Introduction: Exclusive enteral nutrition (EEN) and corticosteroids (CS) are effective induction therapies for pediatric Crohn's Disease (CD). CS are also therapy for ulcerative colitis (UC). Host-microbe interactions may be able to explain the effectiveness of these treatments. This is the first prospective study to longitudinally characterize compositional changes in the bacterial community structure of pediatric UC and CD patients receiving EEN or CS induction therapy.
Methods: Patients with diagnoses of CD or UC were recruited from McMaster Children's Hospital (Hamilton, Canada). Fecal samples were collected from participants aged 5-18 years old undergoing 8 weeks of induction therapy with EEN or CS. Fecal samples were submitted for 16S rRNA sequencing. The Shannon diversity index and the relative abundance of specific bacterial taxa were compared using a linear mixed model.
Results: The clustering of microbiota was the highest between patients who achieved remission compared to patients still showing active disease (p = 0.029); this effect was independent of the diagnosis or treatment type. All patients showed a significant increase in Shannon diversity over the 8 weeks of treatment. By week 2, a significant difference was seen in Shannon diversity between patients who would go on to achieve remission and those who would not.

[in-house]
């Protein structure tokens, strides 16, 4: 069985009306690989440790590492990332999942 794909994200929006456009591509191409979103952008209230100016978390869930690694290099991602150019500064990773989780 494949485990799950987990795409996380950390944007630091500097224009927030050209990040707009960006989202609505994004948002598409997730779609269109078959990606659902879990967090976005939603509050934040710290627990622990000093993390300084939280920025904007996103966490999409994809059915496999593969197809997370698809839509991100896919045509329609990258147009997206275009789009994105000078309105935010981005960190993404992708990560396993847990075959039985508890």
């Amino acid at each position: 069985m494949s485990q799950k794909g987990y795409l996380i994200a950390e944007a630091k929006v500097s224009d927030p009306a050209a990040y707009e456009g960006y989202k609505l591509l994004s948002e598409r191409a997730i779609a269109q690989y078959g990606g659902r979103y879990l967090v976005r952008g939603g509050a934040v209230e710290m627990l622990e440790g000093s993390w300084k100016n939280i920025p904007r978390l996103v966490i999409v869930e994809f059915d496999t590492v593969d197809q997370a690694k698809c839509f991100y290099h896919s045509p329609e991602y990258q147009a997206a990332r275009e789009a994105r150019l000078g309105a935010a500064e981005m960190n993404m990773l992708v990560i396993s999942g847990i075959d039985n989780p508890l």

Conclusion: The gut microbiota of pediatric UC and CD patients was most influenced by patients' success or failure to achieve remission and was largely independent of the choice of treatment or disease type. Significant differences in Shannon diversity indices occurred as early as week 2 between patients who went on to achieve remission and those who continued to have active disease.
Keywords: exclusive enteral nutrition; induction of remission; microbiome; pediatric inflammatory bowel disease.